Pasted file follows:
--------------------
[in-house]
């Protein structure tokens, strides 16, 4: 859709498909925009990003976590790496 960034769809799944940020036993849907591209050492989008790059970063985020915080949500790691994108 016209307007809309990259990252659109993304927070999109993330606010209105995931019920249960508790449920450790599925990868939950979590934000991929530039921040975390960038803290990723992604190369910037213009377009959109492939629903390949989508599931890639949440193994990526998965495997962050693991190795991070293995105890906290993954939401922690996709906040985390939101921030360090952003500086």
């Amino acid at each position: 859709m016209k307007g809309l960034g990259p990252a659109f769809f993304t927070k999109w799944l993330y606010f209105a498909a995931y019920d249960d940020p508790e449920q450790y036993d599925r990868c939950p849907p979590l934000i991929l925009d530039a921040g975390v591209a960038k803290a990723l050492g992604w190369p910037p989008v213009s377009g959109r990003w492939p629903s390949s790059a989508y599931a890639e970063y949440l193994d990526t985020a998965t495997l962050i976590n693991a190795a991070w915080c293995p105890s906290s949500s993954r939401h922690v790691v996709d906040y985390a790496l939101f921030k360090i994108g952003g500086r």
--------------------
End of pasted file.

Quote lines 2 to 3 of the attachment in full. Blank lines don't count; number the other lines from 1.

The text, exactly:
């Protein structure tokens, strides 16, 4: 859709498909925009990003976590790496 960034769809799944940020036993849907591209050492989008790059970063985020915080949500790691994108 016209307007809309990259990252659109993304927070999109993330606010209105995931019920249960508790449920450790599925990868939950979590934000991929530039921040975390960038803290990723992604190369910037213009377009959109492939629903390949989508599931890639949440193994990526998965495997962050693991190795991070293995105890906290993954939401922690996709906040985390939101921030360090952003500086």
């Amino acid at each position: 859709m016209k307007g809309l960034g990259p990252a659109f769809f993304t927070k999109w799944l993330y606010f209105a498909a995931y019920d249960d940020p508790e449920q450790y036993d599925r990868c939950p849907p979590l934000i991929l925009d530039a921040g975390v591209a960038k803290a990723l050492g992604w190369p910037p989008v213009s377009g959109r990003w492939p629903s390949s790059a989508y599931a890639e970063y949440l193994d990526t985020a998965t495997l962050i976590n693991a190795a991070w915080c293995p105890s906290s949500s993954r939401h922690v790691v996709d906040y985390a790496l939101f921030k360090i994108g952003g500086r």